Furthermore, Argonne National Laboratory has conducted a study on the use of reclaimed water for power plant cooling (August 2007). About 50 power plants are currently using reclaimed water for cooling. Most are in Florida, California, Arizona and Texas, states that have dealt with freshwater shortages for many years. Use of reclaimed water is not a new practice. Results to date suggest that we have the information and can show water-energy indicators to offer this option to policy makers.
A wide range of water is used at several types of power plants. The amounts are often large, but in the range customary for WWTPs. Even plants using cooling towers at fossil-fueled facilities would require about 300 to 600 gal/MWh. Regardless of fuel type, steam electric power plants require a great deal of water. Looking at more detail about where this kind of technology is used, Argonne documents that Florida has 17 such power plants and California has 13. But even states with ample water have found the technology useful. For example, Massachusetts has three, Maryland two and New Jersey two. By far the greatest use in such plants is for cooling tower makeup water.
The Argonne report notes that reclaimed water must meet at least secondary treatment standards. Sometimes the state agency requires tertiary treatment or some form of filtration or disinfection. Process reasons also exist for treating reclaimed water; chemical parameters may cause scaling, corrosion, biofouling or other problems. Although use of reclaimed water is not really new, it is likely to become increasingly common in many parts of the country, either because of water scarcity or for economic reasons.
The Argonne report includes a case study to show practicality of the concept. The 230 MW Panda Brandywine combined cycle gas-fired plant owned by independent power provider Panda Energy is in Maryland, near Washington, D.C. The Mattawoman wastewater treatment plant provides reclaimed water to Brandywine, which went into service in 1996. Brandywine uses about 1.5 million gallons a day of tertiary-treated water from Mattawoman, delivered through a 17-mile-long pipeline. In addition to chlorination, chemicals are added to the water flow for corrosion control. The Mattawoman treatment plant continues to upgrade its operation to further reduce contaminants in the ultimate receiving waters. The result is a mutually beneficial partnership between the two facilities.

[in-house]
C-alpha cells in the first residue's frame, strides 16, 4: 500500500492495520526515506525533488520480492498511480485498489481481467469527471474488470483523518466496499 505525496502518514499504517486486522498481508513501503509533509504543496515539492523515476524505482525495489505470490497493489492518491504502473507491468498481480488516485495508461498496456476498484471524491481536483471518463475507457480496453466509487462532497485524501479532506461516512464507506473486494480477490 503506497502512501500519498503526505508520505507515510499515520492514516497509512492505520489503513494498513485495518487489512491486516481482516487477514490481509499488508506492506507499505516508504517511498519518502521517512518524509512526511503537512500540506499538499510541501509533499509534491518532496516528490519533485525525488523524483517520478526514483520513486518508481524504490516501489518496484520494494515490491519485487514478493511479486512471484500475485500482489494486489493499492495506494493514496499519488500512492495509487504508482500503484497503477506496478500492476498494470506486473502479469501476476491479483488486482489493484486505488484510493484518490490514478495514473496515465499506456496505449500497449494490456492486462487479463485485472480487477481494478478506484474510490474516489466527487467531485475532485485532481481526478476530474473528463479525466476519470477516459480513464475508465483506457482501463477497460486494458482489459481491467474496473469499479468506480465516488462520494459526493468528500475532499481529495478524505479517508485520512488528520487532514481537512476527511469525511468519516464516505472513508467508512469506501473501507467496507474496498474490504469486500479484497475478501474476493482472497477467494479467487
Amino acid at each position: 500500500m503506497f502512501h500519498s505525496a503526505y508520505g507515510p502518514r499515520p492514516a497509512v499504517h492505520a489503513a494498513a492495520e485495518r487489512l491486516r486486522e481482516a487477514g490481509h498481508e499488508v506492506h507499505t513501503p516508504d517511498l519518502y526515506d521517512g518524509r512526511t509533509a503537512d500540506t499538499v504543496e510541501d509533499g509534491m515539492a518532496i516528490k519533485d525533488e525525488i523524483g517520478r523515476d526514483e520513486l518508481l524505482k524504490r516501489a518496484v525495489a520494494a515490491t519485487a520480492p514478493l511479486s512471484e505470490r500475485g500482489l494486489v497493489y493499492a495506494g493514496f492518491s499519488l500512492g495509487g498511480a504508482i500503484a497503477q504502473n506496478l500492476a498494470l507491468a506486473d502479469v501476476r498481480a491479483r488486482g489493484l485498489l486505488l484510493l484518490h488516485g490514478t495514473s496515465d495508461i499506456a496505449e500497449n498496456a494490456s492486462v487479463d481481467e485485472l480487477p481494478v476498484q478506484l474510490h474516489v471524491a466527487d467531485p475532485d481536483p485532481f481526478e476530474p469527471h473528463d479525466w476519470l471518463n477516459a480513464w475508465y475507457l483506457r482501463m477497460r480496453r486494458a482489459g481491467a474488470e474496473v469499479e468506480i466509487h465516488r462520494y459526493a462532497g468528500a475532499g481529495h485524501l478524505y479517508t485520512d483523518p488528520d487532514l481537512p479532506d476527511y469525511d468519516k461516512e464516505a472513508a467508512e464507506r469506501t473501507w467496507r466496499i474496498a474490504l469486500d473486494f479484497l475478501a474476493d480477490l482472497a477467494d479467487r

Because of the lack of research to date, prospects for energy providers, energy users and society at large to adapt to climate change are speculative, but the potentials are considerable. To improve adaptive management by policy makers, we have presented a series of indicators in graph or map format that provides options about how to respond to possible climate- induced changes in water supply when attempting to meet increased demands for electric power generation. We have demonstrated that the major problems of physical availability and economic cost-effectiveness can both be addressed. Water resources indicator development is a long-term goal of the Sustainable Water Resources Roundtable.
Authors: Ethan T. Smith is coordinator of the Sustainable Water Resources Roundtable and spent 36 years with the Water Resources Division of the U.S. Geological Survey. He holds a Ph.D. in planning and policy development, a master’s degree in city and regional planning from Rutgers University and a B.S. in physics from the Polytechnic University of New York.
Harry Zhang is principal technologist and industrial water resources lead with CH2M HILL, where he consults on water quality and resource issues for industrial, municipal and federal projects. He also chairs the Hydrology & Watershed Management Committee at the American Water Resources Association and is on the steering committee of the Sustainable Water Resources Roundtable. He received his Ph.D. from the University of Virginia and is a registered professional engineer in Virginia.
The authors wish to acknowledge the continuing support and encouragement of Robert Goldstein of EPRI, a co-chair of the Sustainable Water Resources Roundtable. This article contains many of his ideas and suggestions. The authors also wish to acknowledge the support provided by the National Energy Technology Laboratory, U.S. Department of Energy.